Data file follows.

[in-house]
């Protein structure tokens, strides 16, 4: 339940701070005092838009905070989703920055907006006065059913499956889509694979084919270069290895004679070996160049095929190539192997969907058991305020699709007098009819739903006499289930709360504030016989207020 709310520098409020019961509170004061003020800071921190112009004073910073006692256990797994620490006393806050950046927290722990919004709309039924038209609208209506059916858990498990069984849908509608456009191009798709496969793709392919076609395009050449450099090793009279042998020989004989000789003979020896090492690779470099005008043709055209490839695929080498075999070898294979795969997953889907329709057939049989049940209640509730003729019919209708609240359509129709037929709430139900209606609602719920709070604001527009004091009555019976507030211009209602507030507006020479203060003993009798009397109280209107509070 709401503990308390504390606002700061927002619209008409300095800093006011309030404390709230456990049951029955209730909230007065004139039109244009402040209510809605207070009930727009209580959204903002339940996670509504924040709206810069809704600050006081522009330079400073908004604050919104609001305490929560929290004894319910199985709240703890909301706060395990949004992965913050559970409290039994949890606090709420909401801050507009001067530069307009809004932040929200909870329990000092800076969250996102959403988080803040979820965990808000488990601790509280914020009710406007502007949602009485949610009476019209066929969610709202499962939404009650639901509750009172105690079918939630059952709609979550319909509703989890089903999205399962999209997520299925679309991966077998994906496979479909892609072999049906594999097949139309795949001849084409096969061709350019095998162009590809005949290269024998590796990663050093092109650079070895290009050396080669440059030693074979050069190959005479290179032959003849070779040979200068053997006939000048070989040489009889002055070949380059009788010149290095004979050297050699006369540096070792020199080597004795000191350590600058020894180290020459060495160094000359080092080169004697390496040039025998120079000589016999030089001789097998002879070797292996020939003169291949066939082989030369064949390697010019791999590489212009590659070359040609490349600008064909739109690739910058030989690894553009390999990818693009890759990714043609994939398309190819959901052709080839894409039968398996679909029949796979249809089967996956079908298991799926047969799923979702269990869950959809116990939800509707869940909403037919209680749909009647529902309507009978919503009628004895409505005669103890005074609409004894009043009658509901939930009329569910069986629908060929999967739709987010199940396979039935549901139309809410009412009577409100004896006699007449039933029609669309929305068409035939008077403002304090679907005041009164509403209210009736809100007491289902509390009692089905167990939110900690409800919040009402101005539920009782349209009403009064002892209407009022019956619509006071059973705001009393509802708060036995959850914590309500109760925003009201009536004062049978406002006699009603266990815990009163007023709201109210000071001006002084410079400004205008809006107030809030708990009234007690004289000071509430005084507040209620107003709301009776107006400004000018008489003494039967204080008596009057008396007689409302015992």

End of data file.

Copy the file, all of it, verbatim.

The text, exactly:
[in-house]
């Protein structure tokens, strides 16, 4: 339940701070005092838009905070989703920055907006006065059913499956889509694979084919270069290895004679070996160049095929190539192997969907058991305020699709007098009819739903006499289930709360504030016989207020 709310520098409020019961509170004061003020800071921190112009004073910073006692256990797994620490006393806050950046927290722990919004709309039924038209609208209506059916858990498990069984849908509608456009191009798709496969793709392919076609395009050449450099090793009279042998020989004989000789003979020896090492690779470099005008043709055209490839695929080498075999070898294979795969997953889907329709057939049989049940209640509730003729019919209708609240359509129709037929709430139900209606609602719920709070604001527009004091009555019976507030211009209602507030507006020479203060003993009798009397109280209107509070 709401503990308390504390606002700061927002619209008409300095800093006011309030404390709230456990049951029955209730909230007065004139039109244009402040209510809605207070009930727009209580959204903002339940996670509504924040709206810069809704600050006081522009330079400073908004604050919104609001305490929560929290004894319910199985709240703890909301706060395990949004992965913050559970409290039994949890606090709420909401801050507009001067530069307009809004932040929200909870329990000092800076969250996102959403988080803040979820965990808000488990601790509280914020009710406007502007949602009485949610009476019209066929969610709202499962939404009650639901509750009172105690079918939630059952709609979550319909509703989890089903999205399962999209997520299925679309991966077998994906496979479909892609072999049906594999097949139309795949001849084409096969061709350019095998162009590809005949290269024998590796990663050093092109650079070895290009050396080669440059030693074979050069190959005479290179032959003849070779040979200068053997006939000048070989040489009889002055070949380059009788010149290095004979050297050699006369540096070792020199080597004795000191350590600058020894180290020459060495160094000359080092080169004697390496040039025998120079000589016999030089001789097998002879070797292996020939003169291949066939082989030369064949390697010019791999590489212009590659070359040609490349600008064909739109690739910058030989690894553009390999990818693009890759990714043609994939398309190819959901052709080839894409039968398996679909029949796979249809089967996956079908298991799926047969799923979702269990869950959809116990939800509707869940909403037919209680749909009647529902309507009978919503009628004895409505005669103890005074609409004894009043009658509901939930009329569910069986629908060929999967739709987010199940396979039935549901139309809410009412009577409100004896006699007449039933029609669309929305068409035939008077403002304090679907005041009164509403209210009736809100007491289902509390009692089905167990939110900690409800919040009402101005539920009782349209009403009064002892209407009022019956619509006071059973705001009393509802708060036995959850914590309500109760925003009201009536004062049978406002006699009603266990815990009163007023709201109210000071001006002084410079400004205008809006107030809030708990009234007690004289000071509430005084507040209620107003709301009776107006400004000018008489003494039967204080008596009057008396007689409302015992």